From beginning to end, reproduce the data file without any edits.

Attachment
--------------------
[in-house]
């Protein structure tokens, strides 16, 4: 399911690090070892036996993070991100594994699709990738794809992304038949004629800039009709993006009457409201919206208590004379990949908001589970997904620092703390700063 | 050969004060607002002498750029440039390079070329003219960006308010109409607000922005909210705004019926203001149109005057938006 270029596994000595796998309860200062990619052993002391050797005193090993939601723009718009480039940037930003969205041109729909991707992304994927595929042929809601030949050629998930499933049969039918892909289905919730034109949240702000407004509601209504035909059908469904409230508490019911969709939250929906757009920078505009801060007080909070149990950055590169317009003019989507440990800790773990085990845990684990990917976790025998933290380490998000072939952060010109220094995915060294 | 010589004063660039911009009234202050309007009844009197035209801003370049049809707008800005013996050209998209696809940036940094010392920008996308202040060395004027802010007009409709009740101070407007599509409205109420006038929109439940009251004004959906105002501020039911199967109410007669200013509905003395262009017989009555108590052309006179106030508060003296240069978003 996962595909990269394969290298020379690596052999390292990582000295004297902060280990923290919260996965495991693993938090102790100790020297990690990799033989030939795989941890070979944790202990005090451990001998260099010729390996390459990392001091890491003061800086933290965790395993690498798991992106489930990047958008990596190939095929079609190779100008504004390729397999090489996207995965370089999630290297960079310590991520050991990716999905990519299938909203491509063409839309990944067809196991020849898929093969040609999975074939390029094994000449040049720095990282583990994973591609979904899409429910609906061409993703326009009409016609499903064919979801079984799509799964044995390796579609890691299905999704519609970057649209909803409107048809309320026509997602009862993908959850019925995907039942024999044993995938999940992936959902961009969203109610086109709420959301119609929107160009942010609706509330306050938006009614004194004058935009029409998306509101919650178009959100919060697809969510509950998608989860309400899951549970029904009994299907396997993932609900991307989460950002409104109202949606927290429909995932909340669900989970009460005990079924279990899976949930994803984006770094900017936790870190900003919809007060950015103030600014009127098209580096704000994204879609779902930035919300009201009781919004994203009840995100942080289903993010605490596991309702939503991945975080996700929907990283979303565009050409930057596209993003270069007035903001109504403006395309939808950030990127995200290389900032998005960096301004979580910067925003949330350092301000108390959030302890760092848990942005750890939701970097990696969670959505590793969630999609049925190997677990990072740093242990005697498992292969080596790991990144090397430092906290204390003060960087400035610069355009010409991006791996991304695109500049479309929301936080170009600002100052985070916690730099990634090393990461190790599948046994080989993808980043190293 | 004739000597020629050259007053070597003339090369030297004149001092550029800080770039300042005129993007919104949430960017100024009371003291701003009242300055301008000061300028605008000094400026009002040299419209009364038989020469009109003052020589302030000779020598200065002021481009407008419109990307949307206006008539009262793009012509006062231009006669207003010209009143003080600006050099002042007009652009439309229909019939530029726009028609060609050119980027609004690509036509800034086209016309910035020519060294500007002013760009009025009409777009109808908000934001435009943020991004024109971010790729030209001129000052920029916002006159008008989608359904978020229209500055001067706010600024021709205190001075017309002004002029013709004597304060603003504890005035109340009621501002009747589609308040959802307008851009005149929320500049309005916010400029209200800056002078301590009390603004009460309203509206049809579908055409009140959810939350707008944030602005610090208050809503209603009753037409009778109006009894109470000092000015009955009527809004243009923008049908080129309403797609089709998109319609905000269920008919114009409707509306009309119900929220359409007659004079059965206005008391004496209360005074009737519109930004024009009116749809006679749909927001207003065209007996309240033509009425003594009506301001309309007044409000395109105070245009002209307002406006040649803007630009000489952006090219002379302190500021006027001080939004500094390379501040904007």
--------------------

[in-house]
């Protein structure tokens, strides 16, 4: 399911690090070892036996993070991100594994699709990738794809992304038949004629800039009709993006009457409201919206208590004379990949908001589970997904620092703390700063 | 050969004060607002002498750029440039390079070329003219960006308010109409607000922005909210705004019926203001149109005057938006 270029596994000595796998309860200062990619052993002391050797005193090993939601723009718009480039940037930003969205041109729909991707992304994927595929042929809601030949050629998930499933049969039918892909289905919730034109949240702000407004509601209504035909059908469904409230508490019911969709939250929906757009920078505009801060007080909070149990950055590169317009003019989507440990800790773990085990845990684990990917976790025998933290380490998000072939952060010109220094995915060294 | 010589004063660039911009009234202050309007009844009197035209801003370049049809707008800005013996050209998209696809940036940094010392920008996308202040060395004027802010007009409709009740101070407007599509409205109420006038929109439940009251004004959906105002501020039911199967109410007669200013509905003395262009017989009555108590052309006179106030508060003296240069978003 996962595909990269394969290298020379690596052999390292990582000295004297902060280990923290919260996965495991693993938090102790100790020297990690990799033989030939795989941890070979944790202990005090451990001998260099010729390996390459990392001091890491003061800086933290965790395993690498798991992106489930990047958008990596190939095929079609190779100008504004390729397999090489996207995965370089999630290297960079310590991520050991990716999905990519299938909203491509063409839309990944067809196991020849898929093969040609999975074939390029094994000449040049720095990282583990994973591609979904899409429910609906061409993703326009009409016609499903064919979801079984799509799964044995390796579609890691299905999704519609970057649209909803409107048809309320026509997602009862993908959850019925995907039942024999044993995938999940992936959902961009969203109610086109709420959301119609929107160009942010609706509330306050938006009614004194004058935009029409998306509101919650178009959100919060697809969510509950998608989860309400899951549970029904009994299907396997993932609900991307989460950002409104109202949606927290429909995932909340669900989970009460005990079924279990899976949930994803984006770094900017936790870190900003919809007060950015103030600014009127098209580096704000994204879609779902930035919300009201009781919004994203009840995100942080289903993010605490596991309702939503991945975080996700929907990283979303565009050409930057596209993003270069007035903001109504403006395309939808950030990127995200290389900032998005960096301004979580910067925003949330350092301000108390959030302890760092848990942005750890939701970097990696969670959505590793969630999609049925190997677990990072740093242990005697498992292969080596790991990144090397430092906290204390003060960087400035610069355009010409991006791996991304695109500049479309929301936080170009600002100052985070916690730099990634090393990461190790599948046994080989993808980043190293 | 004739000597020629050259007053070597003339090369030297004149001092550029800080770039300042005129993007919104949430960017100024009371003291701003009242300055301008000061300028605008000094400026009002040299419209009364038989020469009109003052020589302030000779020598200065002021481009407008419109990307949307206006008539009262793009012509006062231009006669207003010209009143003080600006050099002042007009652009439309229909019939530029726009028609060609050119980027609004690509036509800034086209016309910035020519060294500007002013760009009025009409777009109808908000934001435009943020991004024109971010790729030209001129000052920029916002006159008008989608359904978020229209500055001067706010600024021709205190001075017309002004002029013709004597304060603003504890005035109340009621501002009747589609308040959802307008851009005149929320500049309005916010400029209200800056002078301590009390603004009460309203509206049809579908055409009140959810939350707008944030602005610090208050809503209603009753037409009778109006009894109470000092000015009955009527809004243009923008049908080129309403797609089709998109319609905000269920008919114009409707509306009309119900929220359409007659004079059965206005008391004496209360005074009737519109930004024009009116749809006679749909927001207003065209007996309240033509009425003594009506301001309309007044409000395109105070245009002209307002406006040649803007630009000489952006090219002379302190500021006027001080939004500094390379501040904007």